The European the Court of First Instance has upheld a European Commission ruling that ended monopolistic practices in the collection of packaging waste in Germany.
The appeal decision, which ends a six-year dispute, allows Germany's manufacturers to continue to contract with other packaging waste collectors, helping to lower the cost of following the law.
The appeal was made by the Duales System Deutschland (DSD), a company that created the "Green Dot" trademark in Germany to identify packaging that can be recycled.
The trademark identifies packging that can be collected and recycled, a powerful selling tool on the German market.
In April 2001 the European Commission ruled in two decisions that one provision of DSD's trademark agreement restricted competition in the market. DSD appealed and last week the EU court ruled in favour of the Commission's decision.
The decision relates to DSD's practice of charging manufacturers the full licence fee for use of the "Green Dot" even if they had contracted other collectors to pick up their packaging waste.
The licence fee requirement means that customers have no realistic economic possibility of contracting with competitors of DSD, the EU Court of First Instance ruled on 24 May.
"Whilst paying for the service provided by DSD's competitors, these customers would have to either pay an additional fee to DSD, or they would have to organise separate packaging, distribution and merchandising lines, packaging with and without the Green Dot," the court stated.
The Commission noted that its 2001 decisions allowed competing systems to enter the market and challenge DSD's monopoly. Prices for collection and recycling services fell appreciably lower after the decisions, the Commission noted.
The Commission's decisions relate to the German Packaging Ordinance, which came into force in 1991, and EU Directive 94/62 on packaging and packaging waste. The law and the directive requires that manufacturers and distributors take back, free of charge, used sales packaging from consumers at or near the point of sale.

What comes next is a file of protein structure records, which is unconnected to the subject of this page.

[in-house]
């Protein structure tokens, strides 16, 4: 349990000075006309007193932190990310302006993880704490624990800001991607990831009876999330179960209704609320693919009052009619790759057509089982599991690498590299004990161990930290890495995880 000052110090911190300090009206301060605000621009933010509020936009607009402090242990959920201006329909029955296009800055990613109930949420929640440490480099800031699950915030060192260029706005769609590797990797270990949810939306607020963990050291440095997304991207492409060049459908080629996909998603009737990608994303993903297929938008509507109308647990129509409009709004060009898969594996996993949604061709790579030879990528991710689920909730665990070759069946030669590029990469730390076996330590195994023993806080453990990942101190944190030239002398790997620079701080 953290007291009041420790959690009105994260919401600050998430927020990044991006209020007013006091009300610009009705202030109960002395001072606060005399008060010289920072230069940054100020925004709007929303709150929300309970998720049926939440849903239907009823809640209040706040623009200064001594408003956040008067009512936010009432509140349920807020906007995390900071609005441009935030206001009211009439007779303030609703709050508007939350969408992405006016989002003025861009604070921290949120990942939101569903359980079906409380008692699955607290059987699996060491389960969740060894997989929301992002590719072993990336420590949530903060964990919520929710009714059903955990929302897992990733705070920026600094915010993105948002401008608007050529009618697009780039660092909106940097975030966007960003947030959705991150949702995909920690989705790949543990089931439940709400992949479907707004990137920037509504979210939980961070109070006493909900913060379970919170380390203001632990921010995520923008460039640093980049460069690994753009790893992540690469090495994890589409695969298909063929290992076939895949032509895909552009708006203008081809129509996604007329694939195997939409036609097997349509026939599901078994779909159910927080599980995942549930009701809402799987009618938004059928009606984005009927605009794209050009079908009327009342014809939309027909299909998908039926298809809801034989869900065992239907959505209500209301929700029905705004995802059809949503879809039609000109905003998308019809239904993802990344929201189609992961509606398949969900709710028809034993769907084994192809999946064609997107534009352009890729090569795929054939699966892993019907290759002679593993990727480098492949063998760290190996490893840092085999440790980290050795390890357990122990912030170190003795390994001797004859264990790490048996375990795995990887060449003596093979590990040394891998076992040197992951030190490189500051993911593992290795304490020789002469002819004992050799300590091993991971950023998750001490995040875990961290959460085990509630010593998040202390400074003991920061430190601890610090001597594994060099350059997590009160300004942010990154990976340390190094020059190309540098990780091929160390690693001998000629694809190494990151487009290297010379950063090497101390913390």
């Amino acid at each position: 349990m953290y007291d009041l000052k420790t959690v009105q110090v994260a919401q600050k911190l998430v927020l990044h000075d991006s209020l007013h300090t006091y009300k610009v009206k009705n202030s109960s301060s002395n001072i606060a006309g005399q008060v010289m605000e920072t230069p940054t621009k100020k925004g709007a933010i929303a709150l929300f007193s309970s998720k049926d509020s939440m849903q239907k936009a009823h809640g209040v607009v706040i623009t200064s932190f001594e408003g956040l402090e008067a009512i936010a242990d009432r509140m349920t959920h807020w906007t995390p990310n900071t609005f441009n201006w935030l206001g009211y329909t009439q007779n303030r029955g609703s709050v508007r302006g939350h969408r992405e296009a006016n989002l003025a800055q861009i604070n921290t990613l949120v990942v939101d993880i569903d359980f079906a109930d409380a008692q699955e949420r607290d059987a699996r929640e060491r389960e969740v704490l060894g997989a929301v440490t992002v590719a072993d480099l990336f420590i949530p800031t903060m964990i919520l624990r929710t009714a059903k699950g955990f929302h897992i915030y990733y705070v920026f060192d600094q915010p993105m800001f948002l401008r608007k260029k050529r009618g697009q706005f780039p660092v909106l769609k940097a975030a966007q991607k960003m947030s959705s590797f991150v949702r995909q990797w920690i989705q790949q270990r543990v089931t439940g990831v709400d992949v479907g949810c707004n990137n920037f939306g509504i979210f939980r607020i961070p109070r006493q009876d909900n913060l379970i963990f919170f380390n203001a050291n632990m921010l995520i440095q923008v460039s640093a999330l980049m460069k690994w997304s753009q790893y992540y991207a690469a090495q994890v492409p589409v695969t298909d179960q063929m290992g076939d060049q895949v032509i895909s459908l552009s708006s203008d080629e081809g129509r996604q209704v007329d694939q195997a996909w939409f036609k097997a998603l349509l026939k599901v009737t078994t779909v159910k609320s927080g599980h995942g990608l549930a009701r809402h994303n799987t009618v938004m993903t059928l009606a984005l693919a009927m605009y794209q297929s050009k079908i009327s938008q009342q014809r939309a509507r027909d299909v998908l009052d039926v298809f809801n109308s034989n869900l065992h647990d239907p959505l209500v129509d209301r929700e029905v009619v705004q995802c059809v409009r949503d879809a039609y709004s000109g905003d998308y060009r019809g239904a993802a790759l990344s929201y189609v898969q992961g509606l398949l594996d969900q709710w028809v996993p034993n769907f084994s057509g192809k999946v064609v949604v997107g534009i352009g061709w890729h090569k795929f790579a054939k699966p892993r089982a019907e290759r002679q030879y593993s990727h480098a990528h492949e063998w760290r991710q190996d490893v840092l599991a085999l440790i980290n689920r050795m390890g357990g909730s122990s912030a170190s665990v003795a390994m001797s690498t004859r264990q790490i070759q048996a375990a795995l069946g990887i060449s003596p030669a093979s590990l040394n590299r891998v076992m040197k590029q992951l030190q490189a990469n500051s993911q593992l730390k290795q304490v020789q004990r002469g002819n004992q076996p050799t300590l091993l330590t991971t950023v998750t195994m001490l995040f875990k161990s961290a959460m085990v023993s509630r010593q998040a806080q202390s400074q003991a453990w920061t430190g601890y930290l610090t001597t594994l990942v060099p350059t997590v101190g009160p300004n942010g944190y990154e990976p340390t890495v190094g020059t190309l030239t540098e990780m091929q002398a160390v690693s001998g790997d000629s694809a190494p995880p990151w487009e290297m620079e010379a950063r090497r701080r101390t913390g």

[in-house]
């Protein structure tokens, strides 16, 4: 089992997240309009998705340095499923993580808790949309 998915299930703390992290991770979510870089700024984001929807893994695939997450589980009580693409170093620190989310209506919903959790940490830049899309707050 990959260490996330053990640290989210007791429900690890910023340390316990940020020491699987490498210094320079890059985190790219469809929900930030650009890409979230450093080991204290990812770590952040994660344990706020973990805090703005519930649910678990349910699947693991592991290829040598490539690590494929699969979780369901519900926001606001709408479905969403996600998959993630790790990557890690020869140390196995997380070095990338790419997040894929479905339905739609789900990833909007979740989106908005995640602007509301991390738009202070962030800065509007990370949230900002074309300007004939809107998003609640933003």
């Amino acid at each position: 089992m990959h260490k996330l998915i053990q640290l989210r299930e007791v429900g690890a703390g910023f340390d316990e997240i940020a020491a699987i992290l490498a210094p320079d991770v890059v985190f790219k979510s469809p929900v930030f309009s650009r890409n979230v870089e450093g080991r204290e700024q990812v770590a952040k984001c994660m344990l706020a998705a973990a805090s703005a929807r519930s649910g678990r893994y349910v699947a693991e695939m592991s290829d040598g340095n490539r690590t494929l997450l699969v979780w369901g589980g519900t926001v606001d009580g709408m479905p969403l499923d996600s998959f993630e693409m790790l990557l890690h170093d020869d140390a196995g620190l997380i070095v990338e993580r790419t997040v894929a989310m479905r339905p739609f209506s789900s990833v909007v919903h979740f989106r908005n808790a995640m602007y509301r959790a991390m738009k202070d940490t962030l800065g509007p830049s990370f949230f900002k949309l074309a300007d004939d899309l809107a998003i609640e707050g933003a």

DSD undertook to organise such collection on behalf of Germany's industry. The Commission exempts manufacturers and distributors that sign up to such comprehensive collection systems like DSD from the obligation.
To be able to take part in the DSD system, manufacturers and distributors have to sign a contract with the company granting them the right to use the "Green Dot" logo. In return, the manufacturers and distributors pay a royalty to DSD.
The Commission ruled that DSD was restricting competition by abusing its dominant position in the market for organising the collection and recycling of sales packaging in Germany.
The Commission found that, in certain cases, the payment system used by DSD disadvantages its manufacturers and retailers and prevents the entry of competitors in the market.
DSM does not allow the companies it contracts to collect other packaging waste not marked with the "Green Dot" trade mark.
The Court of First Instance agreed with the Commission that the exclusivity clause, which is part of the service agreements with collection companies, serves to prevent other agencies from offering their services to DSD.
DSD collects about 80 per cent of packaging waste in the German market. The Court of First Instance backed the Commission's decision and rejected all of DSD's arguments.
"The Commission's decision does therefore not adversely affect the proper functioning of the DSD system," the court ruled on 24 May. "The CFI accepts that selective marking as required by DSD has the effect of dissuading manufacturers and distributors of packaging from using competing systems."